children. The father was a contractor and builder, and was a member of the
Baptist Church. He died at the age of fifty-six years. The mother is now a
resident of Pulaski, Oswego county, New York, and is seventy-two years of age.
H. Egleston was reared in his native county, attended the public schools and
completed his studies at Mexico Academy. He learned his father's trade, that of
carpenter, and has followed it the most of his life. In 1873 he moved to Will
county, Illinois, and made his home near Joliet for four years. He then went to
Trego county, Kansas, bought and improved a farm and lived there three years. In
1881 he came to his present location, purchased eighty acres of wild bush and,
at once began the work of clearing and improving, and now has a good farm,
comfortable cottage home, good barn and outbuildings, and an orchard and grove.
Since coming to Adams county he has devoted much of his time to work at his
Egleston was married in Oswego county, New York, at the age of twenty, to Ida
Cole, a native of that place and a daughter of Clark and Caroline (Root) Cole.
They have five children: Louisa, wife of Oscar Oster, of Douglas township, and
Willie J., Arthur, Freddy and Roy. Gracie, their third child, died at the age of
Egleston has served as a member of the School Board for ten years, and is at
present Township Trustee, being an efficient and popular officer. He is a
Democrat and an active worker in the ranks of his party.
H. Ellenwood, one of the prominent farmers of Washington township, section 29,
Eureka postoffice, was born in Henry county, Illinois, May 20, 1840. His parents
were Morris and Susannah (White) Ellenwood, both natives of Ohio. The father was
a farmer; was hackdriver and mail carrier after coming to Illinois, owing to the
loss of an arm. He came to Illinois from Washington county, Ohio, about the year
1838, and settled on a farm in Henry county. He died in Henry county, Illinois.
His wife is still living with general health fairly good. She is still an
honored resident of Henry county, Illinois, is well known and highly respected
as an old settler. Her father, Rev. William White, was a minister of good
standing in the Methodist Episcopal Church.
subject began assisting in the support of the family at about the age of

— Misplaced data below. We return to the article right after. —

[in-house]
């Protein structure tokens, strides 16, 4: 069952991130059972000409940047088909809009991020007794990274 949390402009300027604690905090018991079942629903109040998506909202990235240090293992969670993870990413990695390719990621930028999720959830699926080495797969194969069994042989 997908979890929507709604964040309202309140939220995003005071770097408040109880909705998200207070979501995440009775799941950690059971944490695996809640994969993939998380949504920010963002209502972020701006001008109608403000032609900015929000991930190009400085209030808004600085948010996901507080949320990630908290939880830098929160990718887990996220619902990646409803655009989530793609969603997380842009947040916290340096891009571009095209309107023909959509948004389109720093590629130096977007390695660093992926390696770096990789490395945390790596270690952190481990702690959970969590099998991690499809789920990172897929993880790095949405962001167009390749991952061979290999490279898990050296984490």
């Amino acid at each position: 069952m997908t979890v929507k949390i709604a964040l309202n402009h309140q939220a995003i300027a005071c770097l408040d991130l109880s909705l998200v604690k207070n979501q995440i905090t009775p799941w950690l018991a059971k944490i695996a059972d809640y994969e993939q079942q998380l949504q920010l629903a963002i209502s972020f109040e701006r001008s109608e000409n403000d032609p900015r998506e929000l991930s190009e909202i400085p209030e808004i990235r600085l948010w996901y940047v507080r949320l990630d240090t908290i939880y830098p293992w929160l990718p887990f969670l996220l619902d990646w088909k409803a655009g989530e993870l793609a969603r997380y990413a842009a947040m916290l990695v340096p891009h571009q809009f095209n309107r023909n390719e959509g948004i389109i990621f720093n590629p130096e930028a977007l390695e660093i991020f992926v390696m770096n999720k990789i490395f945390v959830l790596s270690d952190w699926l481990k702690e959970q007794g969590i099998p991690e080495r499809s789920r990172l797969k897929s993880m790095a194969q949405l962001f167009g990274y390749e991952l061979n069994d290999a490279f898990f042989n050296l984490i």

fourteen years. Agriculture has been his business all his life. He farmed in
Henry county, Illinois, until 1870, when he moved to Adams county, locating on
the farm where he now resides; it was then raw prairie. He bought 120 acres of
ridge land. His house, 16 x 26 feet, one and a half stories high, is located on
the road leading from Carbon to Mount Etna. He has a nice location, commanding a
view of the surrounding country. He has an orchard of three acres and raises
small fruit as well. The farm is adapted well for a stock farm, being well
Ellenwood was married in 1863, to Virginia Cole, daughter of Asa and Rebecca
Cole, of Washington county, Ohio, now of Henry county, Illinois. The father was
a very thorough farmer, well and favorably known as an honest and upright
citizen. He is still living, an honored resident of Henry county, Illinois. His
wife died April 17, 1891, at the age of sixty-six years.
Ellenwood is the oldest in a family of eleven children, nine of whom are still
living. Mr. and Mrs. Ellenwood are the parents of sixteen children, three of
whom died in infancy. The others are, Edward J., married to Emma Anderson; Ard,
deceased at the age of twenty-three years; he went West and took possession of a
claim in Banner county, Nebraska; he made a visit home and on his return to his
claim he took sick and died June 21, 1889; Elmer, married to Ida Powell; Majesta,
wife of John Powell; Maud, wife of A. B. Schofield; Lucy R., wife of Rodman
Hathaway; Virginia, William S., Bennett G., Olive L., Martha B., Leonard and